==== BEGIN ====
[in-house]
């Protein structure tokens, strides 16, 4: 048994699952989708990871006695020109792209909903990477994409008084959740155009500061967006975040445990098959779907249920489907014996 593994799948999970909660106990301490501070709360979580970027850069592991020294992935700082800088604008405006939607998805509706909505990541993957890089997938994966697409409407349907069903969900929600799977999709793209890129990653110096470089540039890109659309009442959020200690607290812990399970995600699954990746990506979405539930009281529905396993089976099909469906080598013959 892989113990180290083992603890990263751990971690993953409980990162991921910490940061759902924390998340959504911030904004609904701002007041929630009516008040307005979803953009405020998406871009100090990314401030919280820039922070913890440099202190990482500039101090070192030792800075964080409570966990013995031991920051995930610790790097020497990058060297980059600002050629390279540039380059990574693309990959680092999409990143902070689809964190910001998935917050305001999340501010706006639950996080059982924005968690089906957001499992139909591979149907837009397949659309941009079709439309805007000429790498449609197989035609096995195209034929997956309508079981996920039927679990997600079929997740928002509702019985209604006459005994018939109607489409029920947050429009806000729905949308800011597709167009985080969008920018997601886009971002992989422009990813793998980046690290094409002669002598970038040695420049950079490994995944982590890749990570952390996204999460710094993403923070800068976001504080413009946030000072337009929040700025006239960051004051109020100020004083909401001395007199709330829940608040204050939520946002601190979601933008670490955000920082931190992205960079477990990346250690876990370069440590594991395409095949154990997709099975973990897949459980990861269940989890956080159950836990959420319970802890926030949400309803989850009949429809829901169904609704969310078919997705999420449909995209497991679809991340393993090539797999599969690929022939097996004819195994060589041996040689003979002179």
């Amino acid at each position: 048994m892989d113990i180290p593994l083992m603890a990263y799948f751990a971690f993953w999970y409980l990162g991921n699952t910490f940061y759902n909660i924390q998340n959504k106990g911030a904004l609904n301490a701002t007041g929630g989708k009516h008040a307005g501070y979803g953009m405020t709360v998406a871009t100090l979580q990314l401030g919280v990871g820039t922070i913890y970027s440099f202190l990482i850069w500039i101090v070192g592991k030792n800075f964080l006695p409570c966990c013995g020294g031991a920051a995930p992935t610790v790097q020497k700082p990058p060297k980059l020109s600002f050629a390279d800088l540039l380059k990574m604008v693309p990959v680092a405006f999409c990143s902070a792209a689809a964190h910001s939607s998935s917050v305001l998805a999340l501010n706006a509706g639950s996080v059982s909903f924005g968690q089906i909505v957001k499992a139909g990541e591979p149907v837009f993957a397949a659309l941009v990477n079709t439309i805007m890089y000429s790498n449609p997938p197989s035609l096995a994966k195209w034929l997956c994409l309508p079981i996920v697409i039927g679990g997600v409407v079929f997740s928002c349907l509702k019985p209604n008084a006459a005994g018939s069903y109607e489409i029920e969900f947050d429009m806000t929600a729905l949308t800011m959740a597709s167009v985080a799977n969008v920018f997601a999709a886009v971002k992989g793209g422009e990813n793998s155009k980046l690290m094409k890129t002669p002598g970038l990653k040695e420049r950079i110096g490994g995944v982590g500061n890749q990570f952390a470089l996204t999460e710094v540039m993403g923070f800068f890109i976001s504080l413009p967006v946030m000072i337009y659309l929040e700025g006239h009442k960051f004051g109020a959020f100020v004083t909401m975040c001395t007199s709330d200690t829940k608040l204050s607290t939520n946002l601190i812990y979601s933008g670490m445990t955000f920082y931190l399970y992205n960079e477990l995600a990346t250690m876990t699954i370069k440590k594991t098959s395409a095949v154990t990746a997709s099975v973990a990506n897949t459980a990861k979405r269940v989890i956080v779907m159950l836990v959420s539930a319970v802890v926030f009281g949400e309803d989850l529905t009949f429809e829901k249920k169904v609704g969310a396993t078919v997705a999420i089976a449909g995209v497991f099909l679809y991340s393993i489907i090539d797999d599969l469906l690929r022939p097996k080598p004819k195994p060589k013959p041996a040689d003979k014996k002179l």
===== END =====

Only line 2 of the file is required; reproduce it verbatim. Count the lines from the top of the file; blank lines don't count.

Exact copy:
């Protein structure tokens, strides 16, 4: 048994699952989708990871006695020109792209909903990477994409008084959740155009500061967006975040445990098959779907249920489907014996 593994799948999970909660106990301490501070709360979580970027850069592991020294992935700082800088604008405006939607998805509706909505990541993957890089997938994966697409409407349907069903969900929600799977999709793209890129990653110096470089540039890109659309009442959020200690607290812990399970995600699954990746990506979405539930009281529905396993089976099909469906080598013959 892989113990180290083992603890990263751990971690993953409980990162991921910490940061759902924390998340959504911030904004609904701002007041929630009516008040307005979803953009405020998406871009100090990314401030919280820039922070913890440099202190990482500039101090070192030792800075964080409570966990013995031991920051995930610790790097020497990058060297980059600002050629390279540039380059990574693309990959680092999409990143902070689809964190910001998935917050305001999340501010706006639950996080059982924005968690089906957001499992139909591979149907837009397949659309941009079709439309805007000429790498449609197989035609096995195209034929997956309508079981996920039927679990997600079929997740928002509702019985209604006459005994018939109607489409029920947050429009806000729905949308800011597709167009985080969008920018997601886009971002992989422009990813793998980046690290094409002669002598970038040695420049950079490994995944982590890749990570952390996204999460710094993403923070800068976001504080413009946030000072337009929040700025006239960051004051109020100020004083909401001395007199709330829940608040204050939520946002601190979601933008670490955000920082931190992205960079477990990346250690876990370069440590594991395409095949154990997709099975973990897949459980990861269940989890956080159950836990959420319970802890926030949400309803989850009949429809829901169904609704969310078919997705999420449909995209497991679809991340393993090539797999599969690929022939097996004819195994060589041996040689003979002179």